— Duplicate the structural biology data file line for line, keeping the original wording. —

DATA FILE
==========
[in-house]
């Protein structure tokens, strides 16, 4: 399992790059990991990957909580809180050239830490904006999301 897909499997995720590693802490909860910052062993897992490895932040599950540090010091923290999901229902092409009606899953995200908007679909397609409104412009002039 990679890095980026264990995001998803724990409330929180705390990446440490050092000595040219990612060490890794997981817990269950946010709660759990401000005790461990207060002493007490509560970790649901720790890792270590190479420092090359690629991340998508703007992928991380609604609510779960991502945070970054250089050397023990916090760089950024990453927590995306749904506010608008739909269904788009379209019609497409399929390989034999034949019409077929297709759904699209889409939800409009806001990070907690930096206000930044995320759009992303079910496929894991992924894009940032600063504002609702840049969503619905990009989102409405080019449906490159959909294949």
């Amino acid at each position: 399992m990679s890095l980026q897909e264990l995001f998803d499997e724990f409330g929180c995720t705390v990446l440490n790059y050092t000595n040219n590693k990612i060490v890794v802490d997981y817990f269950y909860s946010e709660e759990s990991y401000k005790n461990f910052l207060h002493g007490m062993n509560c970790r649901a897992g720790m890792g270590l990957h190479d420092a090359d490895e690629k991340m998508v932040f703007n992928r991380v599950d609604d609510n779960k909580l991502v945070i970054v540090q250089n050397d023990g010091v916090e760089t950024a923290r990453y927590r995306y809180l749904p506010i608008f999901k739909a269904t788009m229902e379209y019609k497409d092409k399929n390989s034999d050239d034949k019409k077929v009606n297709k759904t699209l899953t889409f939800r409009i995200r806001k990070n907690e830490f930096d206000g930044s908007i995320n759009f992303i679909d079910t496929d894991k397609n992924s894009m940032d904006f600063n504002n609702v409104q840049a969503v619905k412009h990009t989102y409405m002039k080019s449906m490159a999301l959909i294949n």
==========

[in-house]
């Protein structure tokens, strides 16, 4: 399992790059990991990957909580809180050239830490904006999301 897909499997995720590693802490909860910052062993897992490895932040599950540090010091923290999901229902092409009606899953995200908007679909397609409104412009002039 990679890095980026264990995001998803724990409330929180705390990446440490050092000595040219990612060490890794997981817990269950946010709660759990401000005790461990207060002493007490509560970790649901720790890792270590190479420092090359690629991340998508703007992928991380609604609510779960991502945070970054250089050397023990916090760089950024990453927590995306749904506010608008739909269904788009379209019609497409399929390989034999034949019409077929297709759904699209889409939800409009806001990070907690930096206000930044995320759009992303079910496929894991992924894009940032600063504002609702840049969503619905990009989102409405080019449906490159959909294949």
């Amino acid at each position: 399992m990679s890095l980026q897909e264990l995001f998803d499997e724990f409330g929180c995720t705390v990446l440490n790059y050092t000595n040219n590693k990612i060490v890794v802490d997981y817990f269950y909860s946010e709660e759990s990991y401000k005790n461990f910052l207060h002493g007490m062993n509560c970790r649901a897992g720790m890792g270590l990957h190479d420092a090359d490895e690629k991340m998508v932040f703007n992928r991380v599950d609604d609510n779960k909580l991502v945070i970054v540090q250089n050397d023990g010091v916090e760089t950024a923290r990453y927590r995306y809180l749904p506010i608008f999901k739909a269904t788009m229902e379209y019609k497409d092409k399929n390989s034999d050239d034949k019409k077929v009606n297709k759904t699209l899953t889409f939800r409009i995200r806001k990070n907690e830490f930096d206000g930044s908007i995320n759009f992303i679909d079910t496929d894991k397609n992924s894009m940032d904006f600063n504002n609702v409104q840049a969503v619905k412009h990009t989102y409405m002039k080019s449906m490159a999301l959909i294949n």